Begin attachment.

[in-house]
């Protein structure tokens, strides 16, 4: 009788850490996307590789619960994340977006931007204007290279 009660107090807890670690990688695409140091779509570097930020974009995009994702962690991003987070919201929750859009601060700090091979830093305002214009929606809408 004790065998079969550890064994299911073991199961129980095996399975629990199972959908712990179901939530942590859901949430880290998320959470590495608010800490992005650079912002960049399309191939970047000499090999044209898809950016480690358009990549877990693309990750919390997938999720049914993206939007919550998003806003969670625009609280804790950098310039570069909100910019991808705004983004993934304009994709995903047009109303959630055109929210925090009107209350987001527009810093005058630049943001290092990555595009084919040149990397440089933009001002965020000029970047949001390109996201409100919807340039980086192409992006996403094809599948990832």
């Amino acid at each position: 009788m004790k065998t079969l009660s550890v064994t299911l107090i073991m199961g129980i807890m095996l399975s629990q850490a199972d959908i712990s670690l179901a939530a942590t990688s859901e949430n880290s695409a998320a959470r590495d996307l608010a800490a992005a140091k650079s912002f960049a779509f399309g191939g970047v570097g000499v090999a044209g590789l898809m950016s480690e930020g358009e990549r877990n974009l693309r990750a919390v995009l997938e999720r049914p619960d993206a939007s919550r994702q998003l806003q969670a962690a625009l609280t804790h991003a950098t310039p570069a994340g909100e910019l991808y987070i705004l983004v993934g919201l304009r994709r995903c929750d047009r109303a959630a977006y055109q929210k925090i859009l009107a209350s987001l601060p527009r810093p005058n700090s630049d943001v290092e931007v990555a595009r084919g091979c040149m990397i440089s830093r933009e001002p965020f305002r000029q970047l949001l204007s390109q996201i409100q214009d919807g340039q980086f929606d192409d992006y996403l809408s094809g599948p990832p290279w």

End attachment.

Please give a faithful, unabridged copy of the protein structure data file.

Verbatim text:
[in-house]
């Protein structure tokens, strides 16, 4: 009788850490996307590789619960994340977006931007204007290279 009660107090807890670690990688695409140091779509570097930020974009995009994702962690991003987070919201929750859009601060700090091979830093305002214009929606809408 004790065998079969550890064994299911073991199961129980095996399975629990199972959908712990179901939530942590859901949430880290998320959470590495608010800490992005650079912002960049399309191939970047000499090999044209898809950016480690358009990549877990693309990750919390997938999720049914993206939007919550998003806003969670625009609280804790950098310039570069909100910019991808705004983004993934304009994709995903047009109303959630055109929210925090009107209350987001527009810093005058630049943001290092990555595009084919040149990397440089933009001002965020000029970047949001390109996201409100919807340039980086192409992006996403094809599948990832």
């Amino acid at each position: 009788m004790k065998t079969l009660s550890v064994t299911l107090i073991m199961g129980i807890m095996l399975s629990q850490a199972d959908i712990s670690l179901a939530a942590t990688s859901e949430n880290s695409a998320a959470r590495d996307l608010a800490a992005a140091k650079s912002f960049a779509f399309g191939g970047v570097g000499v090999a044209g590789l898809m950016s480690e930020g358009e990549r877990n974009l693309r990750a919390v995009l997938e999720r049914p619960d993206a939007s919550r994702q998003l806003q969670a962690a625009l609280t804790h991003a950098t310039p570069a994340g909100e910019l991808y987070i705004l983004v993934g919201l304009r994709r995903c929750d047009r109303a959630a977006y055109q929210k925090i859009l009107a209350s987001l601060p527009r810093p005058n700090s630049d943001v290092e931007v990555a595009r084919g091979c040149m990397i440089s830093r933009e001002p965020f305002r000029q970047l949001l204007s390109q996201i409100q214009d919807g340039q980086f929606d192409d992006y996403l809408s094809g599948p990832p290279w």